- “Online Webinars! Interactive Learning Where Our Users Are: The Future of Embedded Librarianship” by Susan Montgomery
- “The Embedded Librarian Online or Face-to-Face: American University’s Experiences” by Matos, Motley, and Mayer
- How People Learn ch. 7
“Online Webinars” discussed integrating webinars as a method for embedded librarians to instruct more effectively. My experience with webinars entirely lies in professional development; almost every time we got a new system, we had to attend a webinar as training. I know I also get a lot of emails from the ALA about webinars, although I’ve never attended one. I think this article’s take on webinars is interesting because it focuses on webinars as a teaching tool for librarians, and while I knew webinars could be utilized in that way, I’ve never really thought much about it. I don’t know about anyone else, but I’ve sat through the dreaded one-shot workshop on catalog searching and I’ve always disliked them, which is pretty bad since I worked in a library. But they lacked any engagement, and oftentimes, it was in a room while we sat at our desks; it wasn’t in the computer lab. A webinar would allow for a lot of interactive components, and I like the idea that webinars can be archived and looked at later, and I know often, transcripts are available as well. While we discovered screencasts definitely had their uses, in some situations, webinars are probably going to be a better option. Webinars are (typically) more convenient than having to travel to campus for some students, and would allow them greater access to the librarians. I appreciated the point-of-view that we, as librarians, need to change with the technology because we need to change with patrons’ needs; in this case, students are plugged in all the time, so it only makes sense to plug in with them.
“The Embedded Librarian Online or Face-to-Face” talked about the different embedded librarians at American University. One thing I particularly liked about the article was that it mentioned that librarians cannot expect to sit behind a desk all day and provide reference; that model is changing rapidly. Now, like the article mentioned, the librarian must be out and about, instructing students and faculty on how to use the resources, for example. I think this is important largely because it’s happening in every sort of library, although in a different way. Public librarians no longer sit behind a desk all day either; they’re programming, doing outreach, and many other things. The same is true with school librarians. I think the idea of embedded librarians is an interesting one, and an idea that I admit I haven’t thought a lot about. The difference between the two embedded librarians presented in the article piqued my curiosity; while at first, I thought that embedded librarians with a physical office space was probably the best way to go, at the end of the article, the business librarian brought up an interesting point: while the music department is used to having an embedded librarian, the business school isn’t, and so many of the undergrads are more comfortable emailing. As the librarian, you have to be cognizant of the technology your audience would want. I would be interested to see if the business librarian were to get an office in the school of business, then would the rate of email questions increase/decrease and would the amount of visitors to his office be enough to justify that office. The idea of an embedded librarian intrigues me, and something I’ll have to read more about. I think I myself would prefer to have that physical space so that I could interact with students/faculty every day (a little 638 school librarian coming out in me there, I think) and I think in departments that are smaller, it would be an invaluable way to get to know students. At the same time, in a part-time MBA program where students attend classes at night, that wouldn’t be very useful, and so there, a more virtual embedded librarian would probably be better.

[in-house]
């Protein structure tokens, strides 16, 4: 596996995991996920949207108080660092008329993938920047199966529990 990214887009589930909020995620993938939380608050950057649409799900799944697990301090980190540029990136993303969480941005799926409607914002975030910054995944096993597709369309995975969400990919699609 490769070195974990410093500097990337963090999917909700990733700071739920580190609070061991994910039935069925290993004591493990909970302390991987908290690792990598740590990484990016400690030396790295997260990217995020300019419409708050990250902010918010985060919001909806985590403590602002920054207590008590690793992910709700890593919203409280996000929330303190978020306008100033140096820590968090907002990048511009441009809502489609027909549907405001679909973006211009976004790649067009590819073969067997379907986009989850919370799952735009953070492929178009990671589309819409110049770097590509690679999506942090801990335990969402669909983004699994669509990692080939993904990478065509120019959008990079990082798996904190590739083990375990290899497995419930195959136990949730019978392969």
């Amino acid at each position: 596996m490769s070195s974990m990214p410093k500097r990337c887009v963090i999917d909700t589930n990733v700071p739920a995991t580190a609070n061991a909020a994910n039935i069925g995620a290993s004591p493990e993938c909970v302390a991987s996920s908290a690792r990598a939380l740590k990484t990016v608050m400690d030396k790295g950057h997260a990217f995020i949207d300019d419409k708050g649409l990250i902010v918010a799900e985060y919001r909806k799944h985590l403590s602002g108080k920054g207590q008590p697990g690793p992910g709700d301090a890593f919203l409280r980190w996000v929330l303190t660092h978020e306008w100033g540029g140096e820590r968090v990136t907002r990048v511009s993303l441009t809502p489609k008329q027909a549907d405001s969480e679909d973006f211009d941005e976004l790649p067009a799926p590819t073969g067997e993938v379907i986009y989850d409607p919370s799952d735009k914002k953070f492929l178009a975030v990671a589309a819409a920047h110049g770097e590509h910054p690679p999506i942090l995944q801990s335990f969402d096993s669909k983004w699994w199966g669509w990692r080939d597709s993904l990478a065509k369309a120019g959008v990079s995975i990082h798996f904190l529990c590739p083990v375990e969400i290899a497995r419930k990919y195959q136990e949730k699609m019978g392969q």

Chapter 7 of How People Learn showcase effective teaching in math, science, and history. Right away, the chapter grabbed me when it talked about Barb Johnson’s classroom: about how she asked them at the beginning of the year what each student’s questions were about themselves or the world, and then they decided as a class what the class’s collective questions were after working in groups. Then, she would take those questions and map them on to a topic (i.e., if someone asked if they’d live to be 100, they’d study genetics). Now that is effective teaching. But like the chapter points out, that requires a wide range of knowledge. I’ll admit, while the history example was an interesting read, that wasn’t where my curiosity really was, largely because I’ve had stellar history teachers who fit the bill of effective teachers, and so I’m lucky enough to be able to say, “Oh, yeah, I recognize these teachers because I’ve basically had them.” Where my interest was was in the math and science examples, and mostly in the math one. Science was saved for me by AP Biology senior year of high school, but math was never recoverable from freshman year (sophomore and junior year math classes are a blur, really). I think the last really good math teacher I had was eighth grade, where we celebrated Pi Day by bringing in pie and learning radius, circumference, etc. while using the pies. He also taught us Binomial Benny (long story), but I can factor binomials and trinomials like a champ. I think it’s interesting that the section notes that how teachers look at math directly affects how they teach it, which really makes sense. My eighth grade teacher looked at math as not something abstract, but as something we’d use every day. He’d admit that we weren’t going to maybe use the Pythagorean Theorem every day, but he’d give us an example that wasn’t climbing a mountain that we, as eighth graders, could relate to. My ninth grade math class consisted of the teacher giving us the answers every day, and then we went home and (attempted) to do the homework. But since we hadn’t learned the concepts, we couldn’t duplicate the results. I think Annie Keith’s approach of group work is great; it’s collaboration, and it’s forcing the learning of concepts. As for the science section, I have to admit it took me awhile to get through it, because anytime my brain sees the work physics, it goes “nope” and moves right along. In all seriousness, though, I think a lesson of the two carts colliding would have been helpful since I’m such a visual learner. Instead, my physics class was mostly worksheets. Overall, I think the reading was just an important reminder that while content knowledge is important in teaching, so is understanding how students learn.